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Merriam-Webster's Word of the Day for October 27, 2006 is:
hobbit \HOB-it\ noun
: a member of a fictitious peaceful and genial race of small humanlike creatures that dwell underground
"As lush as any hobbit's realm, the forest engulfs Sams River Loop Trail. . .." (John G. Mitchell, National Geographic, July 1, 2004)
Did you know?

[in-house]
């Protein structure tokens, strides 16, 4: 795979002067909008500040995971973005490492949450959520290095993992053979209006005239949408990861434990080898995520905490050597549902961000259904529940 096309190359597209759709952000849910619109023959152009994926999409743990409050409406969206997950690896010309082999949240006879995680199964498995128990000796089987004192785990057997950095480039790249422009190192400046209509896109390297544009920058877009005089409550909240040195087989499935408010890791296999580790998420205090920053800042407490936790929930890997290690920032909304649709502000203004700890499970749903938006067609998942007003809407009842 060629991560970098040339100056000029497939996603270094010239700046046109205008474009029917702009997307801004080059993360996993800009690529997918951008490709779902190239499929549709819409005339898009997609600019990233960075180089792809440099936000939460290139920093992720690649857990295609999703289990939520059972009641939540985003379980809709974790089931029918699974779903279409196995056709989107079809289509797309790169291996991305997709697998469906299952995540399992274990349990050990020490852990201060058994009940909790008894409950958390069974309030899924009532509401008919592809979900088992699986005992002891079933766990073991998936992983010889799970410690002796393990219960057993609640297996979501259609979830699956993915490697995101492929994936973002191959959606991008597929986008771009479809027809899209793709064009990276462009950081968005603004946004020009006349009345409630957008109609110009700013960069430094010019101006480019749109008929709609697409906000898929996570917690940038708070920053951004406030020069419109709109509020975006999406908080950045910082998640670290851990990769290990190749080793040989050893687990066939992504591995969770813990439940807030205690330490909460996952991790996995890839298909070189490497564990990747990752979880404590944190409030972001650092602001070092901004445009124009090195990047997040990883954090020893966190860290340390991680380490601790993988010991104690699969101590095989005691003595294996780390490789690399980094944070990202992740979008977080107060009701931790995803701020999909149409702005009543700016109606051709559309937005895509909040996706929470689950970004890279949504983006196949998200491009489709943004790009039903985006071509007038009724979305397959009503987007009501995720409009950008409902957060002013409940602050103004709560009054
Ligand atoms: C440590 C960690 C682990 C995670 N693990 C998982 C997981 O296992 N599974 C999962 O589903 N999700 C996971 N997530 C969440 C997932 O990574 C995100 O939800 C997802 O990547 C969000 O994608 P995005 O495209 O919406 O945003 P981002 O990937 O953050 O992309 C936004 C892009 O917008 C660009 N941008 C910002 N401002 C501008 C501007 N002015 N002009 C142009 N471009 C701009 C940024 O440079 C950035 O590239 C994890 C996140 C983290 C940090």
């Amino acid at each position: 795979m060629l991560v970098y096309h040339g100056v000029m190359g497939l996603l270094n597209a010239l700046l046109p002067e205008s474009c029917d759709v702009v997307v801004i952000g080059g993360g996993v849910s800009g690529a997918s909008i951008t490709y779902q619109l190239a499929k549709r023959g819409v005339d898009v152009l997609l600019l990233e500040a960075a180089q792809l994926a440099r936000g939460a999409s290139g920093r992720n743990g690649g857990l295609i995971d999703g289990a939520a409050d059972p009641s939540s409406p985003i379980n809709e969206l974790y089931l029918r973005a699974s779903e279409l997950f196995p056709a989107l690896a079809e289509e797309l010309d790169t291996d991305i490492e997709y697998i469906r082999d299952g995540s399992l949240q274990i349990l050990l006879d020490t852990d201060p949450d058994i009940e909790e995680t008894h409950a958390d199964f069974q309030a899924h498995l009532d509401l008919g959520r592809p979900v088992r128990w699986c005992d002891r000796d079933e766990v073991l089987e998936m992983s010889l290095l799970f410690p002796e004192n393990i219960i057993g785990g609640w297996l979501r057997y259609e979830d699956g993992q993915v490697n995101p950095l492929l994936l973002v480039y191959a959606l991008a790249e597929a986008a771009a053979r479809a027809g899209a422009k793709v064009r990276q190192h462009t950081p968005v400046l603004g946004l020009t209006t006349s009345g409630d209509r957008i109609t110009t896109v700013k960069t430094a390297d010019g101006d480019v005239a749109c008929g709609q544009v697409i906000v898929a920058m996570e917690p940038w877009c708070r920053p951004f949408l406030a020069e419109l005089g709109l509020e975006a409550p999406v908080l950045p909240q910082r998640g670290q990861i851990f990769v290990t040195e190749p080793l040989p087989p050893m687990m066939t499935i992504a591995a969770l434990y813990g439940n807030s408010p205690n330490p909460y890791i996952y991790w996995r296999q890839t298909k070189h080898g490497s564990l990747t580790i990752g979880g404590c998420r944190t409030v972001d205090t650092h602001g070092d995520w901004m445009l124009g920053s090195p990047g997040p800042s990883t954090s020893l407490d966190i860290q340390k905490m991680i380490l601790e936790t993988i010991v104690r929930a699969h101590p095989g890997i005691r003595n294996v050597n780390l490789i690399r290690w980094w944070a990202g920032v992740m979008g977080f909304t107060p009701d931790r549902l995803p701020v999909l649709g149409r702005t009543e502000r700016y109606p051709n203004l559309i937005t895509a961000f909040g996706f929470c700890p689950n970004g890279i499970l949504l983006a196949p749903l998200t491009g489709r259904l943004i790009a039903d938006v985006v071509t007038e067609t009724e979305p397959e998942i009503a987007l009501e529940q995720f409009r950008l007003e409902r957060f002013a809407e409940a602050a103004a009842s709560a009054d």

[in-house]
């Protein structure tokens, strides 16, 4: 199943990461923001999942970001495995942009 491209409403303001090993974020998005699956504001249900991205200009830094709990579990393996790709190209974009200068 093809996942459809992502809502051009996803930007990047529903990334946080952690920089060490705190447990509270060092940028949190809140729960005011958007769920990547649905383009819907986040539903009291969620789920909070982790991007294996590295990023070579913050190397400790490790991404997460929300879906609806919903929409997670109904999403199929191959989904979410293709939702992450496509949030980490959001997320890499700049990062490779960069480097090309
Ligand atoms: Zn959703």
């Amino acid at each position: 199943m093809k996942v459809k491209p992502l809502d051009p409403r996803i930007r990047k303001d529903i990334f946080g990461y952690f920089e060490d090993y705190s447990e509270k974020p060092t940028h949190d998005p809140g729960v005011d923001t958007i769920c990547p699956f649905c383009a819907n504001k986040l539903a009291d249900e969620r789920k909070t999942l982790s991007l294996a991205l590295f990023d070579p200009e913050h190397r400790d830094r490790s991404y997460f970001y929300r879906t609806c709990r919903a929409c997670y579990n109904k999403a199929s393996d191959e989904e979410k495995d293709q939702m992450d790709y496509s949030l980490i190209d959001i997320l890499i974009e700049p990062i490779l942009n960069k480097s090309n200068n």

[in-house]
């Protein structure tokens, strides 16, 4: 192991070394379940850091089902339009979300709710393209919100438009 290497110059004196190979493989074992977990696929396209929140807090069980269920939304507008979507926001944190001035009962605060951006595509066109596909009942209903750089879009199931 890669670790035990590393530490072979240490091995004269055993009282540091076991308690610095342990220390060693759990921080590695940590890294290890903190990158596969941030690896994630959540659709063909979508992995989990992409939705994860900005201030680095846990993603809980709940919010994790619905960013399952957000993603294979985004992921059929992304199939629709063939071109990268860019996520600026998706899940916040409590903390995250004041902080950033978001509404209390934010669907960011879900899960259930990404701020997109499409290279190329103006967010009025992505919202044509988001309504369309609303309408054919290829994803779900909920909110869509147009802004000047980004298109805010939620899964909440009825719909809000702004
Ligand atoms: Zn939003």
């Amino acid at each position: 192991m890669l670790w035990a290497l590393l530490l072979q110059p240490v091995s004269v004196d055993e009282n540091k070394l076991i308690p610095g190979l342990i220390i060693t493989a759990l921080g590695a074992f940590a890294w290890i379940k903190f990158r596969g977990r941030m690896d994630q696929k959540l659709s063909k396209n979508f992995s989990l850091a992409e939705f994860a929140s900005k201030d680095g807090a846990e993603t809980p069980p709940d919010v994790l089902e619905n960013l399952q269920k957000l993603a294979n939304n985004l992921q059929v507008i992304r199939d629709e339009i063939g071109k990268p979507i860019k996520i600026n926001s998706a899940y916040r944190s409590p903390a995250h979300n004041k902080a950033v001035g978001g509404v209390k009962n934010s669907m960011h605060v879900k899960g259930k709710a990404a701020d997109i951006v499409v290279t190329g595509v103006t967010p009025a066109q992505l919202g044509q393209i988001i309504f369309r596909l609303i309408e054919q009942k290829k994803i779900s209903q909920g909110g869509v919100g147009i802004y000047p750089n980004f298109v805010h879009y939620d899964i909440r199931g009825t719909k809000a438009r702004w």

"What is a hobbit?" wrote J.R.R. Tolkien in the 1937 fantasy novel that introduced Mr. Bilbo Baggins. The author then answered himself: "They are (or were) little people, about half our height, and smaller than the bearded Dwarves.... There is little or no magic about them, except the ordinary everyday sort which helps them to disappear when large stupid folk like you and me come blundering along ...." Tolkien tells us that hobbits "are inclined to be fat," and that they "dress in bright colours"; they "have good-natured faces, and deep fruity laughs (especially after dinner)." Tolkien, a professional linguist who taught at Oxford, coined the word "hobbit" (and many other terms -- in fact, a whole new language) for The Hobbit and for his enormously popular series The Lord of the Rings.